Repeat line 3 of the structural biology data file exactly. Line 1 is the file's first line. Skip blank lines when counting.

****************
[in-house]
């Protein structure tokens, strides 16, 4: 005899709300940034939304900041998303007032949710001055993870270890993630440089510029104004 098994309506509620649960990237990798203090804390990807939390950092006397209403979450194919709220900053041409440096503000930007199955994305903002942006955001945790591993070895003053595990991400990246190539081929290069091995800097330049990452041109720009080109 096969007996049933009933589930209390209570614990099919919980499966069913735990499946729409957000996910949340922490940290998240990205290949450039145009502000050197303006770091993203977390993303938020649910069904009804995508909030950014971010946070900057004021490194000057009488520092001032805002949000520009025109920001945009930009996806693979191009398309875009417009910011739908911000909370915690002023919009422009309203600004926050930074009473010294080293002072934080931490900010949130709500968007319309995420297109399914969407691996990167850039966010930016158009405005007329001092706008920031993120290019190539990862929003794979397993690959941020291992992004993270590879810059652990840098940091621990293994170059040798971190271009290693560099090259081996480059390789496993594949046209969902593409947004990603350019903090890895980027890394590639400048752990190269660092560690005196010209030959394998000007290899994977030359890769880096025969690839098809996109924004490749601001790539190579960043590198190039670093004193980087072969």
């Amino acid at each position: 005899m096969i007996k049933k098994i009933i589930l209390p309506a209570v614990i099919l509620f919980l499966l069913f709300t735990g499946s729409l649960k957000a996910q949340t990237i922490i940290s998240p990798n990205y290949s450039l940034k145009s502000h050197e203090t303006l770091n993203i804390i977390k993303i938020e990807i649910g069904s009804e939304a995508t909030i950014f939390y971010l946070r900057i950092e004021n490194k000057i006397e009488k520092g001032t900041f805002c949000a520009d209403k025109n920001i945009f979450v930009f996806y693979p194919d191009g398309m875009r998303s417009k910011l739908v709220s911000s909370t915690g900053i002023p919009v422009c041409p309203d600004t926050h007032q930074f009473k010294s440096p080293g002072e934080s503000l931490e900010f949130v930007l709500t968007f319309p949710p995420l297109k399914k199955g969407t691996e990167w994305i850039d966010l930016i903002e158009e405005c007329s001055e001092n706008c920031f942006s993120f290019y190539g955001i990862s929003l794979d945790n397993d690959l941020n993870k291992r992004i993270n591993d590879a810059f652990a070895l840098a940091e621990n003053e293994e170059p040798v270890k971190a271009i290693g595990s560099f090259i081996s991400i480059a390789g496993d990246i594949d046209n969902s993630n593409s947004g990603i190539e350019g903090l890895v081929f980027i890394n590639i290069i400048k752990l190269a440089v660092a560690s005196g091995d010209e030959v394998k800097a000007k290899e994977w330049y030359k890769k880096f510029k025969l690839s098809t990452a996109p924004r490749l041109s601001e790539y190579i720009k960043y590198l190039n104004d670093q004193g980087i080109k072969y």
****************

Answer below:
């Amino acid at each position: 005899m096969i007996k049933k098994i009933i589930l209390p309506a209570v614990i099919l509620f919980l499966l069913f709300t735990g499946s729409l649960k957000a996910q949340t990237i922490i940290s998240p990798n990205y290949s450039l940034k145009s502000h050197e203090t303006l770091n993203i804390i977390k993303i938020e990807i649910g069904s009804e939304a995508t909030i950014f939390y971010l946070r900057i950092e004021n490194k000057i006397e009488k520092g001032t900041f805002c949000a520009d209403k025109n920001i945009f979450v930009f996806y693979p194919d191009g398309m875009r998303s417009k910011l739908v709220s911000s909370t915690g900053i002023p919009v422009c041409p309203d600004t926050h007032q930074f009473k010294s440096p080293g002072e934080s503000l931490e900010f949130v930007l709500t968007f319309p949710p995420l297109k399914k199955g969407t691996e990167w994305i850039d966010l930016i903002e158009e405005c007329s001055e001092n706008c920031f942006s993120f290019y190539g955001i990862s929003l794979d945790n397993d690959l941020n993870k291992r992004i993270n591993d590879a810059f652990a070895l840098a940091e621990n003053e293994e170059p040798v270890k971190a271009i290693g595990s560099f090259i081996s991400i480059a390789g496993d990246i594949d046209n969902s993630n593409s947004g990603i190539e350019g903090l890895v081929f980027i890394n590639i290069i400048k752990l190269a440089v660092a560690s005196g091995d010209e030959v394998k800097a000007k290899e994977w330049y030359k890769k880096f510029k025969l690839s098809t990452a996109p924004r490749l041109s601001e790539y190579i720009k960043y590198l190039n104004d670093q004193g980087i080109k072969y």